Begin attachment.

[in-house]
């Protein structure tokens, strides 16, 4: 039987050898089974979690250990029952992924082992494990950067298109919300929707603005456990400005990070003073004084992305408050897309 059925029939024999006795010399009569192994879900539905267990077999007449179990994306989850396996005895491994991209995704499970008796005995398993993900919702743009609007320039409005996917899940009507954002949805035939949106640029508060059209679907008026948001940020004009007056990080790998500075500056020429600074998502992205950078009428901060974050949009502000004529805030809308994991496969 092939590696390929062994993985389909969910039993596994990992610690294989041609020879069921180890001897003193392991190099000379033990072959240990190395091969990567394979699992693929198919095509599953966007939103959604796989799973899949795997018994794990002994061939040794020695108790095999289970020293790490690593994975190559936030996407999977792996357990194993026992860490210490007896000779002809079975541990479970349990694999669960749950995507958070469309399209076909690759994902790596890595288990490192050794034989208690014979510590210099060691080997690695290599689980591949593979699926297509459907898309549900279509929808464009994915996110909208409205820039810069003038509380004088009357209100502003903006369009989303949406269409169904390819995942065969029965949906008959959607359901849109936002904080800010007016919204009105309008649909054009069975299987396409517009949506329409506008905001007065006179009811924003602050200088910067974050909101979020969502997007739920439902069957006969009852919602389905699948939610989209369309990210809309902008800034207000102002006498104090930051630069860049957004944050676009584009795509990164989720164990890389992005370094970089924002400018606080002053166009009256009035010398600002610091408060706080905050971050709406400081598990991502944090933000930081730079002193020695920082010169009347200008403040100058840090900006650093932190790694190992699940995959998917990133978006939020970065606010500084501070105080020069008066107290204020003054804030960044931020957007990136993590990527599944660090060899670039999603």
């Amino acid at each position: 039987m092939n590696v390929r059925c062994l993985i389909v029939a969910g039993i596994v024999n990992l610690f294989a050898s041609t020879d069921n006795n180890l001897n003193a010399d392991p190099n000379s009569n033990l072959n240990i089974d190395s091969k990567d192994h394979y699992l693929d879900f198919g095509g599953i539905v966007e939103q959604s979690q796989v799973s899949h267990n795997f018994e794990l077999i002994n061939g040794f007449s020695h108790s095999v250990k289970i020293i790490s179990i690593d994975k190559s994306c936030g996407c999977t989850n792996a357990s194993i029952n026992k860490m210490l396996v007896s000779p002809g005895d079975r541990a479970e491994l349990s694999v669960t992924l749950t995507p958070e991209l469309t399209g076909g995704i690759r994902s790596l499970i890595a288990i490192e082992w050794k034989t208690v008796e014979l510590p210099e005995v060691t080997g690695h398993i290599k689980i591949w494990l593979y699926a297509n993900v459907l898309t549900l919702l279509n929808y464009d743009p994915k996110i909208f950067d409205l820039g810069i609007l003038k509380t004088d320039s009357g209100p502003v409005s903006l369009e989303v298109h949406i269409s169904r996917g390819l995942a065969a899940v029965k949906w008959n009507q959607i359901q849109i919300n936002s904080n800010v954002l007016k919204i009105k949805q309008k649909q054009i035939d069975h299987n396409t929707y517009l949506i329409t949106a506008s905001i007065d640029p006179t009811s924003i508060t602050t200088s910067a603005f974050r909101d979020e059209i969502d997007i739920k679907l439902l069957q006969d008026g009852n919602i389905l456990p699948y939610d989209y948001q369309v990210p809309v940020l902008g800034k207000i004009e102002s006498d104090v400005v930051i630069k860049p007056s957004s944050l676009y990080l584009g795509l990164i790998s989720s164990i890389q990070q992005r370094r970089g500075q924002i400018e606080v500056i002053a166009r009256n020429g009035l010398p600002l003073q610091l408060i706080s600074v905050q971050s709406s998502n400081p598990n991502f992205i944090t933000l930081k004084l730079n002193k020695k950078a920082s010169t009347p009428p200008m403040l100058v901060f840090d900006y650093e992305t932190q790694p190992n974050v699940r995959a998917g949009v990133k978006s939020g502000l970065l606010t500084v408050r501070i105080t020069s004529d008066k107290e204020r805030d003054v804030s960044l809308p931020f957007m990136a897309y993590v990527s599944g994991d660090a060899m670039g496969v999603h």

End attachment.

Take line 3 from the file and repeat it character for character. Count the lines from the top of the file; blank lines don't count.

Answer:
């Amino acid at each position: 039987m092939n590696v390929r059925c062994l993985i389909v029939a969910g039993i596994v024999n990992l610690f294989a050898s041609t020879d069921n006795n180890l001897n003193a010399d392991p190099n000379s009569n033990l072959n240990i089974d190395s091969k990567d192994h394979y699992l693929d879900f198919g095509g599953i539905v966007e939103q959604s979690q796989v799973s899949h267990n795997f018994e794990l077999i002994n061939g040794f007449s020695h108790s095999v250990k289970i020293i790490s179990i690593d994975k190559s994306c936030g996407c999977t989850n792996a357990s194993i029952n026992k860490m210490l396996v007896s000779p002809g005895d079975r541990a479970e491994l349990s694999v669960t992924l749950t995507p958070e991209l469309t399209g076909g995704i690759r994902s790596l499970i890595a288990i490192e082992w050794k034989t208690v008796e014979l510590p210099e005995v060691t080997g690695h398993i290599k689980i591949w494990l593979y699926a297509n993900v459907l898309t549900l919702l279509n929808y464009d743009p994915k996110i909208f950067d409205l820039g810069i609007l003038k509380t004088d320039s009357g209100p502003v409005s903006l369009e989303v298109h949406i269409s169904r996917g390819l995942a065969a899940v029965k949906w008959n009507q959607i359901q849109i919300n936002s904080n800010v954002l007016k919204i009105k949805q309008k649909q054009i035939d069975h299987n396409t929707y517009l949506i329409t949106a506008s905001i007065d640029p006179t009811s924003i508060t602050t200088s910067a603005f974050r909101d979020e059209i969502d997007i739920k679907l439902l069957q006969d008026g009852n919602i389905l456990p699948y939610d989209y948001q369309v990210p809309v940020l902008g800034k207000i004009e102002s006498d104090v400005v930051i630069k860049p007056s957004s944050l676009y990080l584009g795509l990164i790998s989720s164990i890389q990070q992005r370094r970089g500075q924002i400018e606080v500056i002053a166009r009256n020429g009035l010398p600002l003073q610091l408060i706080s600074v905050q971050s709406s998502n400081p598990n991502f992205i944090t933000l930081k004084l730079n002193k020695k950078a920082s010169t009347p009428p200008m403040l100058v901060f840090d900006y650093e992305t932190q790694p190992n974050v699940r995959a998917g949009v990133k978006s939020g502000l970065l606010t500084v408050r501070i105080t020069s004529d008066k107290e204020r805030d003054v804030s960044l809308p931020f957007m990136a897309y993590v990527s599944g994991d660090a060899m670039g496969v999603h």